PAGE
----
Movie Review: Whiplash

Mentorship stories like Dead Poets Society, Freedom Writers, and even Sister Act – tell an inspiring story for youths in one neatly wrapped fluffy package. Whiplash does none of that Hollywoodized bullshit.

In a society where kids only need to show up and automatically get a token for participation, Fletcher insists that – there are no two words in the English language more harmful than good job.

And so, the audience is taken into an intense plot wherein Fletcher pummels Neiman into shape through verbal, psychological, and physical abuse. These lessons include spending hours on getting the right tempo until the boy’s hands bleed and lying about someone’s death to manipulate his emotions.

The director expertly builds moments that grab and hold your attention through jump cuts and camerawork. A shot of Andrew from behind the drum set alternates with images of a tightly wound crew under pressure. Fletcher’s fresh round of emasculating and homophobic slurs interrupt every now and then. Every rehearsal is psychological warfare and you’re in the thick of it.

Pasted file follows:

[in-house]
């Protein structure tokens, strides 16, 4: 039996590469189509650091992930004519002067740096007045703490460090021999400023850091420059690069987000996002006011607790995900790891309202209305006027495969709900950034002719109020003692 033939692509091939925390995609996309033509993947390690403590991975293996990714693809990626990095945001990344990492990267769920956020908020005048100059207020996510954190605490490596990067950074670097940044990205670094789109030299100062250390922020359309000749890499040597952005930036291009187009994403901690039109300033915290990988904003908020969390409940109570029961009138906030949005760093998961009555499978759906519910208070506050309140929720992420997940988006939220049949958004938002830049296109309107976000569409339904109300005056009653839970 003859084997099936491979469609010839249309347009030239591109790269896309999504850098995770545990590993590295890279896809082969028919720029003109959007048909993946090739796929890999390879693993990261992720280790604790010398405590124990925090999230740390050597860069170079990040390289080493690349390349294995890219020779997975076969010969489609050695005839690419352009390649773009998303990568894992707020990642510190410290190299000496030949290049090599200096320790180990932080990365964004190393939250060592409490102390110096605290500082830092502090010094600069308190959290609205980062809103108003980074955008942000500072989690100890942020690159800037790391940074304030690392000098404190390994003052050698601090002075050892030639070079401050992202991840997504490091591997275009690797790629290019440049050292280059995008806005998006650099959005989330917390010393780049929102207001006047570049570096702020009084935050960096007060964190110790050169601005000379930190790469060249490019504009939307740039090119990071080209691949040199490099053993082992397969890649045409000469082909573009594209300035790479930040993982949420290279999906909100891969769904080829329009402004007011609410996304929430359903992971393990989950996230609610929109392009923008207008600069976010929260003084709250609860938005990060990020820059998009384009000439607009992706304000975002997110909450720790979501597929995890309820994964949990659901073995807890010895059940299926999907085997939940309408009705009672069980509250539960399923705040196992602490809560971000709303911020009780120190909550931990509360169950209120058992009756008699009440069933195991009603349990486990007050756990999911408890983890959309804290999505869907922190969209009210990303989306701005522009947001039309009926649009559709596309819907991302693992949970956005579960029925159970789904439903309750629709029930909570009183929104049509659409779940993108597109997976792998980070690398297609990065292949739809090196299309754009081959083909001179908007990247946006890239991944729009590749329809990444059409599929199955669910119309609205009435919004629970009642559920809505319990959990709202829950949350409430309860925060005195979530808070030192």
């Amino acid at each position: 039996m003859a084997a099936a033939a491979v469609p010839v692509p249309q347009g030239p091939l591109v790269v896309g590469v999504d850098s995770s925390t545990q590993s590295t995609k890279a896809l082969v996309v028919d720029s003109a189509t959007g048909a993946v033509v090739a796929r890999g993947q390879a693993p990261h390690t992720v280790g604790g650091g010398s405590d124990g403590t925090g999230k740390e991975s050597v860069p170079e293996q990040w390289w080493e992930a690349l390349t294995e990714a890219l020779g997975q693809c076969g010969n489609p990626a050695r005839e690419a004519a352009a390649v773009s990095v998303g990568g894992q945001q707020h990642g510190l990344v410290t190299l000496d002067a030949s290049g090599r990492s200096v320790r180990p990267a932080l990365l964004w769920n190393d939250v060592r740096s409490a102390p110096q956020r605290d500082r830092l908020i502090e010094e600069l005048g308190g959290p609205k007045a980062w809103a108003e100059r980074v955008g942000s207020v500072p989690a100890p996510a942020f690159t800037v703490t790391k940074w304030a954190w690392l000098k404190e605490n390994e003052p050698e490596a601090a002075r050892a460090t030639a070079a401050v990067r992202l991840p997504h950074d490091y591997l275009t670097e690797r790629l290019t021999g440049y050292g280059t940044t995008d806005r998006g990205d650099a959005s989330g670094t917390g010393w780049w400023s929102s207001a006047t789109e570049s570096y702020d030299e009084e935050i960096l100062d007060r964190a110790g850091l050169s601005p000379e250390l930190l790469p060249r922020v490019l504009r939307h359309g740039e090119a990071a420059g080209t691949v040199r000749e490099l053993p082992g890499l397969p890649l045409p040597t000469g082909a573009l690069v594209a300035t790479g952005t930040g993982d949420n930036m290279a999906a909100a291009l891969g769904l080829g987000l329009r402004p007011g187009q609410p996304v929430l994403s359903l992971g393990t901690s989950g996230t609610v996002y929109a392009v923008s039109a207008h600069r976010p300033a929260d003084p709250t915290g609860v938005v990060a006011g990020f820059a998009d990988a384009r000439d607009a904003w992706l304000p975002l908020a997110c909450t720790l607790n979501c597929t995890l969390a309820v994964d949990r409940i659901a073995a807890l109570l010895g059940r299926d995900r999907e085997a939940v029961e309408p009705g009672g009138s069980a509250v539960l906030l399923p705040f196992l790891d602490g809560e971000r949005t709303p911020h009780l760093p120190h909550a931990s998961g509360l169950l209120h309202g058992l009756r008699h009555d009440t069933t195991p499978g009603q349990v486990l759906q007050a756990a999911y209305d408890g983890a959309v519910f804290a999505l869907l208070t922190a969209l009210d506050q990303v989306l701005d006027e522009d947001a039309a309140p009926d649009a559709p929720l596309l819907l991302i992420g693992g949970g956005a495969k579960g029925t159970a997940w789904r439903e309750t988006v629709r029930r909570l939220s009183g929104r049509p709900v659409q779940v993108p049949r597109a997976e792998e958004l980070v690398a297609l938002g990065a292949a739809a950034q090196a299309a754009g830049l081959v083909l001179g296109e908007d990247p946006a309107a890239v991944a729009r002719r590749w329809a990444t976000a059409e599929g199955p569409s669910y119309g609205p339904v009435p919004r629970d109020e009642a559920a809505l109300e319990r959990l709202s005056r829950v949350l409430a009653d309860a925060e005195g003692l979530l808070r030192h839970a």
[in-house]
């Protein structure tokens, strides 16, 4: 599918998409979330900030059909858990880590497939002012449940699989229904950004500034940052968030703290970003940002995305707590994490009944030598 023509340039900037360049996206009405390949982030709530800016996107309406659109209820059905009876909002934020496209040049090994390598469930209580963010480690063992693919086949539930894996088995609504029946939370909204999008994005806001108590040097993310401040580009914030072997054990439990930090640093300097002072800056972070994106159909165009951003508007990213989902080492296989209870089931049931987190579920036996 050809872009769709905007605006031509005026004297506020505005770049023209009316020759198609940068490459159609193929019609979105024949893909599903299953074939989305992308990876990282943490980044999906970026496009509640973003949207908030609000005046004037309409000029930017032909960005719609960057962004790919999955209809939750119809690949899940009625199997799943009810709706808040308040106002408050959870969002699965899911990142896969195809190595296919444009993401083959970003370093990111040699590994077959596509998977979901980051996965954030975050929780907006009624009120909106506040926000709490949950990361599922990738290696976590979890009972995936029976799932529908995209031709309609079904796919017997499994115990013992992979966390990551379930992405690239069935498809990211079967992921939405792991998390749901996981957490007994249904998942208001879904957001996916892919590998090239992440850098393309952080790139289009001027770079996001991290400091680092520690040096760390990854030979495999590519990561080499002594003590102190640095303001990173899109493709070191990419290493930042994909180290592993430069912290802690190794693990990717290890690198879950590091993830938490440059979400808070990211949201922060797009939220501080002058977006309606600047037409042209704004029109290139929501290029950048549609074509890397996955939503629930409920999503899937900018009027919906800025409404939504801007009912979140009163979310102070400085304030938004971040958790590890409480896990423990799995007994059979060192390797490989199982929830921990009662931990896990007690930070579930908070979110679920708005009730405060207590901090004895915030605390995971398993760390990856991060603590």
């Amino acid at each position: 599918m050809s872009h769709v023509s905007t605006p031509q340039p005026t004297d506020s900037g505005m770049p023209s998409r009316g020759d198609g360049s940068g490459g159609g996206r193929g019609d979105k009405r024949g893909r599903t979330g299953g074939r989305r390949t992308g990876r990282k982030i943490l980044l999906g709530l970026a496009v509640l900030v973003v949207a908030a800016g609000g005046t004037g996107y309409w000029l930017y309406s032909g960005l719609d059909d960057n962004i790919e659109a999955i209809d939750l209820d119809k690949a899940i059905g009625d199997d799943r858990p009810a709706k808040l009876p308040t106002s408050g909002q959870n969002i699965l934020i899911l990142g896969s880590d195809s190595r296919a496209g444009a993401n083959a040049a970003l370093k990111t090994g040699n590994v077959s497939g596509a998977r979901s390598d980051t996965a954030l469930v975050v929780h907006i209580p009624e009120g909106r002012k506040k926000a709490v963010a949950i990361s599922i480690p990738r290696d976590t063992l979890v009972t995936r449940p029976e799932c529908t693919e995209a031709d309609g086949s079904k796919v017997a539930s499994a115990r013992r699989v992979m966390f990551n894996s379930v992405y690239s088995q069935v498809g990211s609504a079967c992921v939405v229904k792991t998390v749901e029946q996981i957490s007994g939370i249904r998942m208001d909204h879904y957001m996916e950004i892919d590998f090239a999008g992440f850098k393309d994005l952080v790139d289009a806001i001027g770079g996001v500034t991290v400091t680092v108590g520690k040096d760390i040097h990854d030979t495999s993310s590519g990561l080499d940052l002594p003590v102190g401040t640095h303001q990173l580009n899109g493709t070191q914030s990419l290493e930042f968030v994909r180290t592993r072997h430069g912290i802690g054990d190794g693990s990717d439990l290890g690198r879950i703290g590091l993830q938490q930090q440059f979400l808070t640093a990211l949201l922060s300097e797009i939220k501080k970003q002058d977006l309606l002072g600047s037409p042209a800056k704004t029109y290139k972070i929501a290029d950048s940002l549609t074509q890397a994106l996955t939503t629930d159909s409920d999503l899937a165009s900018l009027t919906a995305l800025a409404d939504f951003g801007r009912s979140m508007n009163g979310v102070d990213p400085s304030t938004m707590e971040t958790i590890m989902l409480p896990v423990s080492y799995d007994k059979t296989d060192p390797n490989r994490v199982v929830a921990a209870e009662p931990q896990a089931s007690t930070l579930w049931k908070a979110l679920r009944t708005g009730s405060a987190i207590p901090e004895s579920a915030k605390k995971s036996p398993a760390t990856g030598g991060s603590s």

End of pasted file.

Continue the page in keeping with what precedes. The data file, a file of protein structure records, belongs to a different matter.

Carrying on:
Miles Teller delivers a hyper-performance that electrify his drumming scenes. J.K. Simmons is perfectly cast as the foul-mouthed maestro from hell. The supporting cast is also worth mentioning. They are able to convey the heavy and exhausting pressure of being under the tutelage of Fletcher with minimal dialogue.

As the movie progresses, however, it ends up relying on convenient narrative coincidences to move the plot along. Fletcher, upon close inspection, is a caricature villain. None of his tactics is related to music or talent.

Still, Whiplash is more than just about music and mentorship. It looks at the real cost of greatness. It makes the audiences wonder – how far should you push your limits? is it all worth it to go out in flames for the sake of a legacy?

Whiplash ends with a life-affirming cathartic finish and leaves a lasting impression about the uncompromising path to greatness.



Whiplash is a compelling movie that tears the cliched prodigy story apart thanks to powerful performances and deft camerawork.

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